By Bill Parry
The Rockaway Boardwalk’s Reconstruction Project has received a national planning achievement award.
Obliterated by Hurricane Sandy in October 2012, the 5-1/2 mile length of boardwalk was reopened just in time for Memorial Day weekend last year after the $341 million project was finished on time and under budget by $120 million, money that will now be spent on additional resilience projects on the Rockaway peninsula.
The project received the Silver 2018 National Planning Achievement Award for Urban Design from the American Planning Association recognizing the redesign and reconstruction of the iconic tourist attraction into a more resilient structure that now protects the waterfront communities with a multi-layered system of coastal defense that will resist future weather events.
“We are delighted to be honored by the APA for this unique and innovative infrastructure, which brings back an identifiable and important landmark to the Rockaways.” WXY Founding Principal Claire Weisz said. “We feel it is a model of how a multi-disciplinary planning approach and integrated design and engineering strategies are essential to create resilient, vibrant memorable communities.”
The city Parks Department commissioned the design team to reimagine the structure into a more resilient version that could withstand future storms. From the pile foundations to the walking surfaces, the entire boardwalk was rebuilt with reinforced concrete and raised to three feet above the new base flood elevation recommended by the Federal Emergency Management Agency. The boardwalk is situated on a newly planted sand dune that stabilizes and replenishes new beach infill and is supplemented by 4 1/2 miles of sand retaining walls and sand fences along the route. Blue concrete planks spell out Rockway on the boardwalk, which air travelers can see aboard inbound flights to JFK International Airport. With a walking surface three to five feet higher than the previous boardwalk, ramps were installed at access points from the street and beach sides and the entire peninsula was redeveloped with parks, playgrounds, skate parks and performance spaces — all with extensive community input in the planning process.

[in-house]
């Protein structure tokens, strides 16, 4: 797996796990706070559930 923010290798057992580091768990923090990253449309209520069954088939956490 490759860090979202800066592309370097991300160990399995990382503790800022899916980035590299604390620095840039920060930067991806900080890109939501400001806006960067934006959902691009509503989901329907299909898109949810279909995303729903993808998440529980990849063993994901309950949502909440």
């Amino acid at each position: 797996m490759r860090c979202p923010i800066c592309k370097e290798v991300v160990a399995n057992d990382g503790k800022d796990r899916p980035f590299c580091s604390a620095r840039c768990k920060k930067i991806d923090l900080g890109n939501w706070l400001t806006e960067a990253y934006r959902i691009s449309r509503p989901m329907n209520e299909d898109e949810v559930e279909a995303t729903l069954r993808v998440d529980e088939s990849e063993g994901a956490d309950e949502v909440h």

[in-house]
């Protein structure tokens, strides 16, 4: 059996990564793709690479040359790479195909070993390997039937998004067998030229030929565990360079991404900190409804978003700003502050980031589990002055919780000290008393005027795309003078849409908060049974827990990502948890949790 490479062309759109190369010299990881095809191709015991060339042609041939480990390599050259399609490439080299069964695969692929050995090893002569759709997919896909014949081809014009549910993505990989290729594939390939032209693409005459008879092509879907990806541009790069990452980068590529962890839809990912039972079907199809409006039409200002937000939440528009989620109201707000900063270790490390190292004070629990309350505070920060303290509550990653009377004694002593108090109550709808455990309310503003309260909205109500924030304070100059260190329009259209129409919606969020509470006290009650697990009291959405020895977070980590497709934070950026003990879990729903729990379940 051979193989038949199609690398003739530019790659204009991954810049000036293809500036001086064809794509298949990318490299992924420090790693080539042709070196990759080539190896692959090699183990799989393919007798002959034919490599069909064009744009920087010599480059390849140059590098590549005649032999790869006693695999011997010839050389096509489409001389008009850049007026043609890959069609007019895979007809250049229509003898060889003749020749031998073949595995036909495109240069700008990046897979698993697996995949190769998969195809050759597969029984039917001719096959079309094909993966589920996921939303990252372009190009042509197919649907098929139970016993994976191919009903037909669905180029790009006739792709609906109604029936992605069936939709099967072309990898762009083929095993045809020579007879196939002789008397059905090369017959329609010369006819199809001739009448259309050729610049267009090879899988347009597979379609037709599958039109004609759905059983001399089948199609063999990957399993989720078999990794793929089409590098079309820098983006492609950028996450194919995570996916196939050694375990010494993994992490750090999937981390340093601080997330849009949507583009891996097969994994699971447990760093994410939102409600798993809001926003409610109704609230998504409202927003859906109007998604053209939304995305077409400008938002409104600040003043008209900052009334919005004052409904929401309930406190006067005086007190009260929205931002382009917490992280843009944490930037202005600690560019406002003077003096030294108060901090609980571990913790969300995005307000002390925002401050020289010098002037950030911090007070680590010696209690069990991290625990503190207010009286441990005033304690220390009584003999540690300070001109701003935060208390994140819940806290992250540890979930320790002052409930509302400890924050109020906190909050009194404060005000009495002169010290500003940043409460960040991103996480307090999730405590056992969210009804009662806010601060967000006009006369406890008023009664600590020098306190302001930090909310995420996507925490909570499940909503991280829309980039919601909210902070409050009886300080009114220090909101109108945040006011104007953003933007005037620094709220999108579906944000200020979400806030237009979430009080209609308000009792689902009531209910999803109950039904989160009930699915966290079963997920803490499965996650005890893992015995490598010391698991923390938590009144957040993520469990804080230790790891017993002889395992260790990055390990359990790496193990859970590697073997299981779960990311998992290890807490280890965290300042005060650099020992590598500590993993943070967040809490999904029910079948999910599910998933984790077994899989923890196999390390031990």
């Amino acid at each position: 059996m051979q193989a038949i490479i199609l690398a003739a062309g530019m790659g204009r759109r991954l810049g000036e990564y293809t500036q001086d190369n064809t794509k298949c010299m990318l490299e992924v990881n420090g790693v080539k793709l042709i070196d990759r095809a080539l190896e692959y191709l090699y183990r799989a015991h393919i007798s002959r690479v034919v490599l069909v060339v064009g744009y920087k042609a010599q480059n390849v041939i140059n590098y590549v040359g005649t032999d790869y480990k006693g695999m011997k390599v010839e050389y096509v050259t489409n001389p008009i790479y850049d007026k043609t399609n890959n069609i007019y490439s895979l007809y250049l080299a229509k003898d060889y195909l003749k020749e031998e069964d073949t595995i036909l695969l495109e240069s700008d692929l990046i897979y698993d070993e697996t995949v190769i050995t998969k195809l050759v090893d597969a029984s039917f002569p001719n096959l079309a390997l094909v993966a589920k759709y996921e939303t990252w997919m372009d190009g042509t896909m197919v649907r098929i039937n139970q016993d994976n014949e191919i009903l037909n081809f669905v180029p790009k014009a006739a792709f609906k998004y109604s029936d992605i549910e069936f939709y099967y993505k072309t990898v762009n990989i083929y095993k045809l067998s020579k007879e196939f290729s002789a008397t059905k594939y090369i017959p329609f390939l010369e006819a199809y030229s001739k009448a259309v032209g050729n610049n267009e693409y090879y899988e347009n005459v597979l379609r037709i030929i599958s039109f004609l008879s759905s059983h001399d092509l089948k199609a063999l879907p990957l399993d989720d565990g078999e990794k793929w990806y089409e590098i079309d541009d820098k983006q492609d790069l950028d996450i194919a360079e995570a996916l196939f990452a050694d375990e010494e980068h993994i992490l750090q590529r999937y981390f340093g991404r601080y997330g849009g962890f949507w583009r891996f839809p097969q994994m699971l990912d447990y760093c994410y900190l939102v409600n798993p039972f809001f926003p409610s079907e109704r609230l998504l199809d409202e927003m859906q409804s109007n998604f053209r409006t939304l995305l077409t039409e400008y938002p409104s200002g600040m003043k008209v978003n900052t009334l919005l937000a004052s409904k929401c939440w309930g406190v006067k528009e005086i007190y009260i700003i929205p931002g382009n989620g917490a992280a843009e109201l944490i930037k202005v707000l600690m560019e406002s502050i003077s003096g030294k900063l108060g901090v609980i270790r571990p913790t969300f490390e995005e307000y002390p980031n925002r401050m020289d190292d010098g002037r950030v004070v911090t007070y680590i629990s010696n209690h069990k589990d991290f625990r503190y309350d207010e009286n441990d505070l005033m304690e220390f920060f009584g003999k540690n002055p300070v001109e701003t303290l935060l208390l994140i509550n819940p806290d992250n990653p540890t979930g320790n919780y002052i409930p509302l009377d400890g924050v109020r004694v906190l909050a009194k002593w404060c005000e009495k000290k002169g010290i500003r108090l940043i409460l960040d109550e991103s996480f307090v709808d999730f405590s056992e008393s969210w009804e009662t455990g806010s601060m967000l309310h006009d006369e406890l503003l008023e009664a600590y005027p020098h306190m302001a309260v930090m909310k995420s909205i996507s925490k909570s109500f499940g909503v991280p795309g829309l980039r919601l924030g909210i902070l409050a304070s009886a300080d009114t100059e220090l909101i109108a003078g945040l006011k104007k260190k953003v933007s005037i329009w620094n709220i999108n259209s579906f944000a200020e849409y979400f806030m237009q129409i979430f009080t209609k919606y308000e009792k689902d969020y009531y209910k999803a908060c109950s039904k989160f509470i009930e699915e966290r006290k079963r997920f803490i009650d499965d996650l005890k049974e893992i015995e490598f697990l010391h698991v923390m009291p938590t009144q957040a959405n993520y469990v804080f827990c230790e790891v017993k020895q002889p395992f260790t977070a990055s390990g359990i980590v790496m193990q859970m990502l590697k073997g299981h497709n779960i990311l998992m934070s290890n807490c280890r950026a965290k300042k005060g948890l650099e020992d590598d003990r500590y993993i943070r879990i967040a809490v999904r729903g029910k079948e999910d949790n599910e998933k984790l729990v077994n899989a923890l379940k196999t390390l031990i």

“The community took the opportunity to transform storm damage into another avenue of connecting neighborhoods to the waterfront,” APA 218 Awards Jury Chairman W. Shedrick Coleman said. “The thoughtful approach addressed both sides of the walkway, the waterfront and the street view, ensuring the more resilient walkway was an asset for visitors and residents alike.”
The APA’s national awards program, the profession’s highest honor, will be held in New Orleans April 23.
Reach reporter Bill Parry by e-mail at bparr